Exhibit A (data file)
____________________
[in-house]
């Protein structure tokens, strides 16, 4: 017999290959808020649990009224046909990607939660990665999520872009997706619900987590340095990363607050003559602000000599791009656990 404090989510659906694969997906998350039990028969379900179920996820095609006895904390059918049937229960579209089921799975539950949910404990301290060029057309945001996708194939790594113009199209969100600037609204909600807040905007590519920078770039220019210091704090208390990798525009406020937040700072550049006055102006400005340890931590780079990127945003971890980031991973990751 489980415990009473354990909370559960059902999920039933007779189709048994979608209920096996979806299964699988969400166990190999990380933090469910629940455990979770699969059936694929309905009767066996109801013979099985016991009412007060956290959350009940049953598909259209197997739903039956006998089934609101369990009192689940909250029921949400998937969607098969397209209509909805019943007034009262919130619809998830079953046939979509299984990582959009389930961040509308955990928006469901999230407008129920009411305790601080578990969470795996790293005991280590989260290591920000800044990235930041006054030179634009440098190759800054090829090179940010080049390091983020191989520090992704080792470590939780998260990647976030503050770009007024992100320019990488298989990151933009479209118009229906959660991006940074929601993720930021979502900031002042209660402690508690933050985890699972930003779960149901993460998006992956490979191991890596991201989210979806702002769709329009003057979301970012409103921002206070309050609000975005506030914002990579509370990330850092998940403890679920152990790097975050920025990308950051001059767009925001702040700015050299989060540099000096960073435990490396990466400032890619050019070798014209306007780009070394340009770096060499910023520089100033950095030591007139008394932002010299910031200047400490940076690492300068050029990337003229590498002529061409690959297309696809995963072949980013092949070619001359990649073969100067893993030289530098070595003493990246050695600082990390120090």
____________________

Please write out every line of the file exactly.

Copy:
[in-house]
């Protein structure tokens, strides 16, 4: 017999290959808020649990009224046909990607939660990665999520872009997706619900987590340095990363607050003559602000000599791009656990 404090989510659906694969997906998350039990028969379900179920996820095609006895904390059918049937229960579209089921799975539950949910404990301290060029057309945001996708194939790594113009199209969100600037609204909600807040905007590519920078770039220019210091704090208390990798525009406020937040700072550049006055102006400005340890931590780079990127945003971890980031991973990751 489980415990009473354990909370559960059902999920039933007779189709048994979608209920096996979806299964699988969400166990190999990380933090469910629940455990979770699969059936694929309905009767066996109801013979099985016991009412007060956290959350009940049953598909259209197997739903039956006998089934609101369990009192689940909250029921949400998937969607098969397209209509909805019943007034009262919130619809998830079953046939979509299984990582959009389930961040509308955990928006469901999230407008129920009411305790601080578990969470795996790293005991280590989260290591920000800044990235930041006054030179634009440098190759800054090829090179940010080049390091983020191989520090992704080792470590939780998260990647976030503050770009007024992100320019990488298989990151933009479209118009229906959660991006940074929601993720930021979502900031002042209660402690508690933050985890699972930003779960149901993460998006992956490979191991890596991201989210979806702002769709329009003057979301970012409103921002206070309050609000975005506030914002990579509370990330850092998940403890679920152990790097975050920025990308950051001059767009925001702040700015050299989060540099000096960073435990490396990466400032890619050019070798014209306007780009070394340009770096060499910023520089100033950095030591007139008394932002010299910031200047400490940076690492300068050029990337003229590498002529061409690959297309696809995963072949980013092949070619001359990649073969100067893993030289530098070595003493990246050695600082990390120090």